What an Iraqi baker and a Syrian ice cream maker could teach Ben & Jerry.
David Bowie beamed at the elderly American with a trilby on his head.
“May I take your hat,” Bowie asked, his thin shoulders drooping shyly into a half bow.
The year was 1973 and Bowie had recently materialised as a multinational force majeure, with songs and performances that today, five years after his death, continue to stimulate multigenerational audiences and top Google’s algorithmic hit parade.
Yet Bowie did not need a search engine to know the gentleman in the grey flannel suit we were lunching with at the rock star’s London home that afternoon was genuine cultural royalty. His name was William Seward Burroughs. The Glitter Mainman had finally come face-to-face with El Hombre Invisible, who along with Allen Ginsberg and Jack Kerouac was one of the three oracles and contradictory architects of the Beat Generation.
Long ago, before the birth of Generations X-Y-Z, the uproars of social media and the trolls of cancel culture, Burroughs, Ginsberg and Kerouac succeeded in making peace between the uncommon languages and bickering moralities that have made today’s digital public square as welcoming as a skunk at a picnic. No topic was taboo. But despite fanfare good and bad, none of them knew if anyone was paying attention – not even their acolyte Bowie.
“I’m quite certain that the audience that I’ve got for my stuff don’t listen to the lyrics,” Bowie said.
“Do they understand them?” Burroughs wondered aloud. “I’d talked about this with Ginsberg and Kerouac. We don’t know.”
“It comes over as more of a media thing,” Bowie lamented. “It’s only if they sit down and bother to look.”
If you are one of the folks who failed to look, please be advised Burroughs in 1959 warned that climate change would inexorably alter the human genome and in Naked Lunch cautioned, “Western man is externalising himself in gadgets.” Kerouac’s blockbuster 1957 novel On the Road concluded, “I had nothing to offer anybody, except my own confusion.” The first sentence of Ginsberg’s 1956 epic poem Howl grieved: “I saw the best minds of my generation destroyed by madness.”
At the time, the superstars of Silicon Valley had yet to be pixelated. Neither was El Habib Louai. He is one of Morocco’s most celebrated English-language poets, born a member of Generation Y in the Berber village of Taroudant in 1985. There was neither a library nor an internet connection. Louai has spent the past 14 years translating Burroughs, Kerouac and Ginsberg into classical Arabic and is now a professor of English literature at the University of Ibn Zohr in Agadir.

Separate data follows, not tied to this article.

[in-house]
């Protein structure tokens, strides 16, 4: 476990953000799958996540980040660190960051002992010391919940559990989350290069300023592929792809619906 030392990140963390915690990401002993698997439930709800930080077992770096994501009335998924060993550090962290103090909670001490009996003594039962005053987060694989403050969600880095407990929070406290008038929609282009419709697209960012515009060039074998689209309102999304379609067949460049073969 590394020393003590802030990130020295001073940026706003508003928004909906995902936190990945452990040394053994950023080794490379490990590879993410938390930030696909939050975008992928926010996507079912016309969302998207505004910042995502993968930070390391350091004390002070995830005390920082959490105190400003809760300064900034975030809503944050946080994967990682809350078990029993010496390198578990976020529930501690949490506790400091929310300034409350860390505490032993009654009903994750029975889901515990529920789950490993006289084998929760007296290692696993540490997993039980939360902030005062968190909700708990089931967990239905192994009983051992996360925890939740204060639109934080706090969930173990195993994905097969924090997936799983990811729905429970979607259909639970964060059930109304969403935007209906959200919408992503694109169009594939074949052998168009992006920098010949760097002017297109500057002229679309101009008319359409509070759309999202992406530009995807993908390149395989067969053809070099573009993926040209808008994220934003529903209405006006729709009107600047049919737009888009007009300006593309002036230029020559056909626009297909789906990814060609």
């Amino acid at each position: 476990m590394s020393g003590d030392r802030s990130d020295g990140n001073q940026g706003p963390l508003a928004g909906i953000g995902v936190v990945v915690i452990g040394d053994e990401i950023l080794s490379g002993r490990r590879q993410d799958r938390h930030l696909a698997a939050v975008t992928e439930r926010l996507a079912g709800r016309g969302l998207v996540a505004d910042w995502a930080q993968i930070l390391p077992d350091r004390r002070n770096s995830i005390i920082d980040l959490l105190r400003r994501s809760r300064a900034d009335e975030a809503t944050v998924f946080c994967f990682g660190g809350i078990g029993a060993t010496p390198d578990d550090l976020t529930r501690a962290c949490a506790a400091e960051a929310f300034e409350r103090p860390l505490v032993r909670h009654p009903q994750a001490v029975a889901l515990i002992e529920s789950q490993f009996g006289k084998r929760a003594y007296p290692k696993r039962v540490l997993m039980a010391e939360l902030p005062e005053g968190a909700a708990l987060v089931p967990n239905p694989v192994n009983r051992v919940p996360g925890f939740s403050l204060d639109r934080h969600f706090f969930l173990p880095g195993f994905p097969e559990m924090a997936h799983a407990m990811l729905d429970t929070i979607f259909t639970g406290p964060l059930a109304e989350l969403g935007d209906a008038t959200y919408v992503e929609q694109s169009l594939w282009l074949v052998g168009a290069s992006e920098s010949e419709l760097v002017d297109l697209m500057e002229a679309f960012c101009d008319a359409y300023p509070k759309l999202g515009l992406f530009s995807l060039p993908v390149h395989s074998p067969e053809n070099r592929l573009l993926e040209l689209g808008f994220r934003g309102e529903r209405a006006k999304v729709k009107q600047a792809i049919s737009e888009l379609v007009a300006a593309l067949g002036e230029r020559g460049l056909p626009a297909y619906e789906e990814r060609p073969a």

“I teach the Beats,” Louai says. “They were American, but their resonance is universal for young people who feel they’re aliens, casualties of the environmental, economic and political instabilities of the 21st century. The only difference between my generation and the Beats,” he adds, “is we have social media.”
Now you might well ask how a Moroccan Millennial raised at the foot of the Atlas Mountains became the Beat Generation’s ambassador to the Arab-speaking world and a recognised authority on how three beatniks long dead parallel the fear and loathing of global youth.
The Beats had four operational hubs: San Francisco, New York, Paris, and Tangier, where their keen interest in Moroccan music, poetry and culture played a significant role in shaping their ideas and characters. They also raved about the food. Indeed, the Beats are today one of Tangier’s chief tourist attractions, with regularly scheduled museum exhibitions and literary conferences. Meanwhile, in San Francisco, the Hotel Emblem offers a weekend package that takes guests on an educational voyage into the genesis of American Cool.
“Young people everywhere are working to create societies that accept people who are linguistically, politically and sexually different from each other,” Louai says. “Burroughs, Ginsberg and Kerouac were close friends and three of the most different and difficult people you might ever meet.”
Apart from their profound divergence of predispositions, the three cultural lions shared a great deal in common. They all loved argument and, seizing an idea and energising it with their individuality, always managed to find common ground. Just how and why is a mystery Louai hopes to untangle.
“They were completely oppositional people, like what we see today in America and elsewhere,” Beat Generation historian David Holzer adds. “When Kerouac, an invariably drunk alcoholic, spouted his ultra-right-wing politics, he was trolling his lifelong liberal pal Ginsberg, whose ambition as a teenager was to become a labour lawyer, rather than championing anything he actually believed in.”
Burroughs, who in 1951 killed his wife when he accidentally fired a bullet into her head instead of the glass he had put on top of it for a drunken game of William Tell, was a member of the National Rifle Association. “I don’t like talk and I don’t like talkers,” Burroughs told us over Thanksgiving dinner in London in 1973. “Like Ma Barker. You remember Ma Barker? Well, that’s what she always said. She just sat there with her gun.”
Ginsberg chanted Buddhist mantras at the other end of the table. Bowie said he was 12 years old when he first read On the Road, which annually sells 65,000 copies and has been translated into 25 languages. A Chinese version of Naked Lunch is available on the underground book market in Shanghai. In Tehran, there are outlawed copies of Howl in Farsi.
As Louai tells it, the beat goes on, wherever you are.